Bookmark   March 25, 2014 at 8:43AM
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buford(7 NE GA)

I'm not sure if I'm in 7A or B. And I think my backyard is in a warmer zone than my front yard because it's lower. Anyway, I had damage to my teas this year, the first time. two have lost all their canes, but are own root, so I'm hoping that they put out new ones.

I think you can do it, but I would put a lot of winter protection around the base, even for own roots, so that even if you get a brutal winter like this one, the roses will come back.

    Bookmark   March 25, 2014 at 10:16AM
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farmerduck

Sarah-Ann -for my zone (6a, bordering 6b), it is not just a matter of keeping a Tea alive, but also whether one would be happy with a plant that would probably never achieve the size and potential it can in a warmer climate. My guess is that that is why the default zone seems to be zone 7 for Teas.

For me, smaller plants are just fine as I have very limited real estate. Your Teas ought to do much better.

    Bookmark   March 25, 2014 at 11:13AM
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pat_bamaz7

Sara Ann,
My teas were just babies going into this terrible winter. Madame Lombard and Marie van Houtte seem to have come through best with a lot of green cane left (Duchesse de Brabant was by far the worst with no living canes leftâ¦hoping she will come back from her roots). HMF shows Madame LombardâÂÂs hardiness zone as 6b, so maybe that would be one to try. I love her so farâ¦every bloom is different. Sometimes itâÂÂs hard to tell her blooms from my Mrs BR Cant, but sometimes they are so very different. She grew like a weed and bloomed very well for me last year. Her fragrance isnâÂÂt quite as strong as MBRC, but very nice, nonetheless. Here are a few shots showing just how different she can lookâ¦hard to believe these are all blooms from the same bush:

Some of the many faces of my baby Madame Lombard last yearâ¦

    Bookmark   March 25, 2014 at 11:47AM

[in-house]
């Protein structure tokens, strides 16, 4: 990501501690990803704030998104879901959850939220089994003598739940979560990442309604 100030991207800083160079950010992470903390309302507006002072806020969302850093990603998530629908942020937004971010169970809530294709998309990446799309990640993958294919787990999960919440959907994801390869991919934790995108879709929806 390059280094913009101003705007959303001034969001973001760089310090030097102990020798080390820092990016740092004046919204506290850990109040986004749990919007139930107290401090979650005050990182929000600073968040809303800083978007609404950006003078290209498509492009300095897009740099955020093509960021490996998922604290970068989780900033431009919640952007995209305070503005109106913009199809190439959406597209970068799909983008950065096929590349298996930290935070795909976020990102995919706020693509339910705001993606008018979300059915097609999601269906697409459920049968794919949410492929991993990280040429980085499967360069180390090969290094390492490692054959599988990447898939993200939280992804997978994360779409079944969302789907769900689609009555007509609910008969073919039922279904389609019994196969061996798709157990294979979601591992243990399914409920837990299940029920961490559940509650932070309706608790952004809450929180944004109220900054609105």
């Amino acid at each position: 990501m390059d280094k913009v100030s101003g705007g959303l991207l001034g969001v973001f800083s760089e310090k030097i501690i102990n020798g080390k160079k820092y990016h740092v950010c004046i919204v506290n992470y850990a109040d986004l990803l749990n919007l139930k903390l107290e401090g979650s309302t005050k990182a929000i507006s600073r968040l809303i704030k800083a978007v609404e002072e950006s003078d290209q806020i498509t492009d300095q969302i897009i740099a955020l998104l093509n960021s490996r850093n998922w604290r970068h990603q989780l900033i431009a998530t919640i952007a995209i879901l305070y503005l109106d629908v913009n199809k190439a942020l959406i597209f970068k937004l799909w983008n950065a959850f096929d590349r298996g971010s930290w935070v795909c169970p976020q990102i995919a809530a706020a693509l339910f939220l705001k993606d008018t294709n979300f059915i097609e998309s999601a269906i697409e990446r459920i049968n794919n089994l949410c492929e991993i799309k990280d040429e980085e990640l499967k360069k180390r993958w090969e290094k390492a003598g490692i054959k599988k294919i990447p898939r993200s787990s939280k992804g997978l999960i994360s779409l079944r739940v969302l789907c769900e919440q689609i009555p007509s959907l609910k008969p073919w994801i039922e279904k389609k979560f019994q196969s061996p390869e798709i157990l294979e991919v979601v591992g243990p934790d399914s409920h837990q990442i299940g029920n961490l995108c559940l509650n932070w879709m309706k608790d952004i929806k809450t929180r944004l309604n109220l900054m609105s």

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sara_ann-z6bok

Thank you so much for the encouraging words everyone. Farmerduck, I was also wondering about how big they would get. Buford, I'm sure winter protection would be the smart thing to do. Pat, Madame Lombard is lovely, and you're right, it doesn't look like the same rose in the different pictures. Thanks for suggesting it. I appreciate all of you so much.

    Bookmark   March 25, 2014 at 2:44PM
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seil zone 6b MI

I'm equally happy to hear all this encouragement since I have a Tea, Dushesse de Brabant, and two Chinas, Mutabilis and Archduke Charles, buried in my winter pot ghetto at this very moment. I'm sure hoping they made it through this polar vortex winter!

    Bookmark   March 25, 2014 at 11:54PM
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melissa_thefarm(NItaly)

I don't have the colder climate experience of the admirable gardeners who've posted here, but offer a couple of thoughts. Henry Mitchell cited a gardener who grew Teas in New Jersey, who said that the Teas were hardier than was often thought, but that they needed protection from wind. I've also read that Teas got much of their reputation for tenderness from growers in places like England and Germany, which lack the summer heat needed to ripen the roses' wood. This isn't a problem in most of the U.S.
If I were growing Teas in Zone 6 or 7, I would take a close look at the microclimates in my yard, possibly planting close to a wall (and with southern or western exposure) as has been said; and protecting younger plants in particular, perhaps with a loose mulch of evergreen branches, though gardeners from colder climates will know a lot more about this than I do.
My own trouble with the warm climate roses has been root rot from very heavy soil combined with very wet winters: we've had two of them in a row. It was a happy sight to see one Tea that had died back to the ground coming back from its roots.
Melissa

    Bookmark   March 26, 2014 at 3:59AM
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sara_ann-z6bok

Seil - I certainly hope your tea rose and chinas make it. Melissa that is interesting, thanks for your input. I think it is worth trying the teas and taking the extra precautions.